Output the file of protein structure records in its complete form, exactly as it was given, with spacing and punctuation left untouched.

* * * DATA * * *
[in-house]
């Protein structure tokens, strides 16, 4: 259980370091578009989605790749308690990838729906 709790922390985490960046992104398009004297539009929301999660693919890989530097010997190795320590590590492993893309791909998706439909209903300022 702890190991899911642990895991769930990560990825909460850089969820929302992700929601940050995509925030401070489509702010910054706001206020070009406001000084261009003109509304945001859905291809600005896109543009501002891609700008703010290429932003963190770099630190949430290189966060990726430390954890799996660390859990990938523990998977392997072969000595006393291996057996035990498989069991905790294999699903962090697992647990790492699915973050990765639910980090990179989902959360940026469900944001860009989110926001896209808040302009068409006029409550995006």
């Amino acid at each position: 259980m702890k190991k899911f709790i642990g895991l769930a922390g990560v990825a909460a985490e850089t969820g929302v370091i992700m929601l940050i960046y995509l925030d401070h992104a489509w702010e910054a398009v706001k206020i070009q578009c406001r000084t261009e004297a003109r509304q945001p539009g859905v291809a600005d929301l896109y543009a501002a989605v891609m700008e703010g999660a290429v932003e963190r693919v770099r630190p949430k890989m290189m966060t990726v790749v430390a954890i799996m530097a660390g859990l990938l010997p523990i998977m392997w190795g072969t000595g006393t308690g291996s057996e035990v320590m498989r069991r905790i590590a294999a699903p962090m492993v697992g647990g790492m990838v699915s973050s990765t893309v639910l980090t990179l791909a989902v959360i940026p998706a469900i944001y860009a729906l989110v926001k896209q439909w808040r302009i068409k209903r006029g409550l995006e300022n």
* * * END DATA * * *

[in-house]
């Protein structure tokens, strides 16, 4: 259980370091578009989605790749308690990838729906 709790922390985490960046992104398009004297539009929301999660693919890989530097010997190795320590590590492993893309791909998706439909209903300022 702890190991899911642990895991769930990560990825909460850089969820929302992700929601940050995509925030401070489509702010910054706001206020070009406001000084261009003109509304945001859905291809600005896109543009501002891609700008703010290429932003963190770099630190949430290189966060990726430390954890799996660390859990990938523990998977392997072969000595006393291996057996035990498989069991905790294999699903962090697992647990790492699915973050990765639910980090990179989902959360940026469900944001860009989110926001896209808040302009068409006029409550995006």
């Amino acid at each position: 259980m702890k190991k899911f709790i642990g895991l769930a922390g990560v990825a909460a985490e850089t969820g929302v370091i992700m929601l940050i960046y995509l925030d401070h992104a489509w702010e910054a398009v706001k206020i070009q578009c406001r000084t261009e004297a003109r509304q945001p539009g859905v291809a600005d929301l896109y543009a501002a989605v891609m700008e703010g999660a290429v932003e963190r693919v770099r630190p949430k890989m290189m966060t990726v790749v430390a954890i799996m530097a660390g859990l990938l010997p523990i998977m392997w190795g072969t000595g006393t308690g291996s057996e035990v320590m498989r069991r905790i590590a294999a699903p962090m492993v697992g647990g790492m990838v699915s973050s990765t893309v639910l980090t990179l791909a989902v959360i940026p998706a469900i944001y860009a729906l989110v926001k896209q439909w808040r302009i068409k209903r006029g409550l995006e300022n």